As well, if you know a woman named Darlene Butts, she’s traveling across Canada right now. If you ever have a chance to do one of her workshops, she’s a blogger and a writer, and she has a lot of great resources for writing great headlines. I did one of her seminars recently. Even just following her, Darlene Butts, and asking her questions, because she is an amazing blogger and an amazing resource for information. So shout-out to Darlene there.
SCOTT: For me, too, your headlines need to be fairly simple as well. I think everything Angela said so far, I totally agree with. It is totally valid. But what you really want to accomplish with your headline is you really just want someone to watch your video.
Now, with these types of videos that we do, whether it’s a live video like this or it’s a prerecorded marketing video, a talking head – which is you on camera – the still frame or the image that they see before they hit play, if it doesn’t auto play, is just you talking. And if they just see you talking, they don’t really know what the video is about, so it’s really, really important that you have a headline that very quickly defines what you’re going to talk about.
The other big point for me is really knowing your target audience is really, really important so that your headline speaks directly to them. When someone reads your headline – on a short marketing video, definitely – when someone reads your headline, it needs to say “Yes, this is for me. This is the video I need to watch.”
An example someone gave to me once was if your target audience is people who have lower back pain and your headline is “How to Get Rid of Lower Back Pain in 3 Easy Steps,” if you have lower back pain you are definitely going to click and watch that video. That’s a great example that’s always stuck in the back of my mind.
When you’re trying to come up with a headline to inspire people to watch your video, really focus on your target market and focus on a pain point for them, or adding great value that will inspire them to actually watch the video. But it’s really, really important, headlines.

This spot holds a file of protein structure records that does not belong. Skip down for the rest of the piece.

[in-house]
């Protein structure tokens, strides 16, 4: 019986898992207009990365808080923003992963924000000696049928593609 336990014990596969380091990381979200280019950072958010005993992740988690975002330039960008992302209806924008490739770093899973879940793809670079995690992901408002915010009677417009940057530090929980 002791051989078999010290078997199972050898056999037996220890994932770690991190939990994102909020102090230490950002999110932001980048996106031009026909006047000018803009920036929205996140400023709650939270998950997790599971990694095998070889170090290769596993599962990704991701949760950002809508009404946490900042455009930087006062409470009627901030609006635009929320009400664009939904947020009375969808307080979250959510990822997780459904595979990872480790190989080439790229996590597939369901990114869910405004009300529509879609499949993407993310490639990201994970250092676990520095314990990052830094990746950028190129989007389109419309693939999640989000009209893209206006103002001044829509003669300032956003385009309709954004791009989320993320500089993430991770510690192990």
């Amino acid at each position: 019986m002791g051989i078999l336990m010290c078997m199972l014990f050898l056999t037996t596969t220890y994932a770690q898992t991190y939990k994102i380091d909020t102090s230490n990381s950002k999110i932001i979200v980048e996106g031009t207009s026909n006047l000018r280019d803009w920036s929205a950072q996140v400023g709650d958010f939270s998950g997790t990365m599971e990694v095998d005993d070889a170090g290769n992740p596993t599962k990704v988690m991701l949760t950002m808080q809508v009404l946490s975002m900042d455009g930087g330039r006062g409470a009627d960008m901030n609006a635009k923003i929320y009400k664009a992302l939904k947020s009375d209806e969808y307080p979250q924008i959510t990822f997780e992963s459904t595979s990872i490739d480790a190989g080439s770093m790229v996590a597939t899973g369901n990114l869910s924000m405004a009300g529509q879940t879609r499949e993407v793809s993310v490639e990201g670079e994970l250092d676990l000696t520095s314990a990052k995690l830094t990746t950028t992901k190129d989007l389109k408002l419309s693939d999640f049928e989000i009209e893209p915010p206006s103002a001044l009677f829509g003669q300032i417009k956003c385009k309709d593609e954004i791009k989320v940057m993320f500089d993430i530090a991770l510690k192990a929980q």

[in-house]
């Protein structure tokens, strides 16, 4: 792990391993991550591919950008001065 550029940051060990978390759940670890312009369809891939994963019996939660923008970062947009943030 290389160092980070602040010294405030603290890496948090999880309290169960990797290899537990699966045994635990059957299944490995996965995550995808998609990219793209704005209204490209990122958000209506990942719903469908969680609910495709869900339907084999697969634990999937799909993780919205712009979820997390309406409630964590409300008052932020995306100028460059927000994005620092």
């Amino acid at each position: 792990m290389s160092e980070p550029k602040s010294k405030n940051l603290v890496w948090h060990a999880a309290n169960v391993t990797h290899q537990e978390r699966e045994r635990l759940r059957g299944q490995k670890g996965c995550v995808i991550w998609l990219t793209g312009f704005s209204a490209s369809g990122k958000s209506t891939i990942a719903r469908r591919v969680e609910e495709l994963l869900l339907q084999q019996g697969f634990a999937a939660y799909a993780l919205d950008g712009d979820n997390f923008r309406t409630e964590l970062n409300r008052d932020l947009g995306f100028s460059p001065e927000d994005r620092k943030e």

ANGELA: Yeah, for sure. I just want to say hey to Taylor, shout-out to Tay. I see you’re online. Thanks for joining us. If you have a question about video marketing, post it. We’d be happy to answer. Or if you just want to say hey.
Jodie, I see you’ve joined as well. Hey, Jodie. What are your questions? Are you still doing some live videos or prerecorded videos, Jodie? How is that working for you? Post, let me know, comment, and I will see if there’s anything I can do to help.
The other question that we had was making your do-it-yourself videos look more professional. As always, our live videos are always created on our smartphone. There’s a lot of gadgets that you can actually get now to livestream and do Facebook Live and live video, but your smartphone is your number one and most important tool for creating professional-looking marketing videos, whether they’re prerecorded or whether they’re live.
If you have a smartphone that’s… two or three years old?
SCOTT: I recommend two years old.
ANGELA: Two years old.
SCOTT: Ange needs to get a new one.
ANGELA: I need a new one.
ANGELA: Oh, okay Jodie, we’re going to talk about that in a second. First of all, Jodie actually says “I’m way too nervous and don’t do as many videos as I should.” Me too. Everybody. Not everybody – you’re with the 80% of us that feel the same.
I think number one is getting your camera, lights, and audio set up, and it’s all something that you already have. There’s only really one thing –
SCOTT: You’re talking about making your videos?
ANGELA: I’m talking about making your DIY videos look more pro. I think besides their smartphone, for me, it’s stabilization. We are using our smartphone right now, but we’re on a tripod. Our camera is on a tripod. So we’re not holding it, it’s not shaky, it’s on a tripod. I think that’s the most important tool.